We will use the built in `mtcars`

dataset (just type `mtcars`

and it already exists in R)

This includes data on vehicles, and includes the model, the miles per gallon (mpg), number of cylinders (cyl), the size of the engine in cubic inches, (disp) and the weight in tons (wt), as well as other info.

- make a new dataframe that only includes 6 cylinder vehicles (all columns)
- How many vehicles have a displacement higher than 300?
- What are the mean horsepower (hp) ratings for vehicles with 4, 6, and 8 cylinders (cyl)?

Write a for loop to conduct a basic power analysis to answer the question: what is the statistical power of simple T test designed to tell if 2 group means differ from one another?

To do the T test, you will simply do `t.test(x, y)`

and you can extract the p value from this result by name e.g., `t.test(x, y)$p.value`

For each iteration of your for loop, simulate a vector `x`

which represents a sample size of 7 drawn from a normal distribution with a mean of 10. Then simulate a vector `y`

which represents a sample size of 7 drawn from a normal distribution with a mean of 12. Use the T test to calculate the p value for the test. Repeat this 1000 times.

Now, calculate the false negative rate \(\beta\), which is reflected by the number of t tests returning a p value greater than 0.05 (remember, you know the group means are different in reality, because you simulated it that way). Finally, calculate the statistical power of this T test with these sample sizes and effect size like this: 1 - \(\beta\).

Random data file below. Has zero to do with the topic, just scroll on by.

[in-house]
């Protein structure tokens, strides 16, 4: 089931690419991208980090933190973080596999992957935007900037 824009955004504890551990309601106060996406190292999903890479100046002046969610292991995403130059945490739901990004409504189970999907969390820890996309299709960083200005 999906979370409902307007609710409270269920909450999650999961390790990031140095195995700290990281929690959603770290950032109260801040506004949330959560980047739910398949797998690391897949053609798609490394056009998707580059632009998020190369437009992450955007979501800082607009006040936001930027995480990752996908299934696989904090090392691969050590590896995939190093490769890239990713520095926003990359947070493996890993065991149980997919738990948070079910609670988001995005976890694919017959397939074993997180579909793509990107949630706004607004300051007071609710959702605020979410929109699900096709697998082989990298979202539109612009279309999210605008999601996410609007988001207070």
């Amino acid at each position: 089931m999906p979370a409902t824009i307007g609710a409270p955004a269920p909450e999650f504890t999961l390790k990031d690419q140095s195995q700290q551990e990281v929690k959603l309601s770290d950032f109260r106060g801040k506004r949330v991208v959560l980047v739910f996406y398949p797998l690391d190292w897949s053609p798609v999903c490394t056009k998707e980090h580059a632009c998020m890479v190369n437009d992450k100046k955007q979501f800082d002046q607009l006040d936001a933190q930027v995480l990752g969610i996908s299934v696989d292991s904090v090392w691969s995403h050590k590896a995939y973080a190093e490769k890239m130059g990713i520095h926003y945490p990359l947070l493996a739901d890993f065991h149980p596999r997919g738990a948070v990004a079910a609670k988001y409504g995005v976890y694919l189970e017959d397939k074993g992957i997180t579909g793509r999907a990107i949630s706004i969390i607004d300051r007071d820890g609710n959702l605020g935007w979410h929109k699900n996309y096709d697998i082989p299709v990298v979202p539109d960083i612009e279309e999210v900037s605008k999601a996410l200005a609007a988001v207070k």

- Read this dataset into R http://hompal-stats.wabarr.com/datasets/ungs.txt and save to a variable called
`ungulates`

- Do an OLS regression of the log of brain size as a function of the log of body mass
- Be sure to be able to pick out and interpret the overall p-value, the \(r^2\) value, the f-statistic, the slope, the intercept, etc.
- Make a scatter plot of these two variables, and add the regression line to the plot. Color code the points based on the diet of each species, and make sure you have a plot legend.

- write a simple function that accepts a single numeric vector argument called
`X`

.- The function should return a count of how many values in
`X`

are greater than the mean value of`X`

- The function should return a count of how many values in

Example: If you ran your function on this vector `c(16.86350, 17.27193, 16.29412, 21.59090, 14.93115, 20.33967, 22.47104)`

you should get a return value of 3, because the mean of that vector is 18.53, and 3 values are greater than this mean value.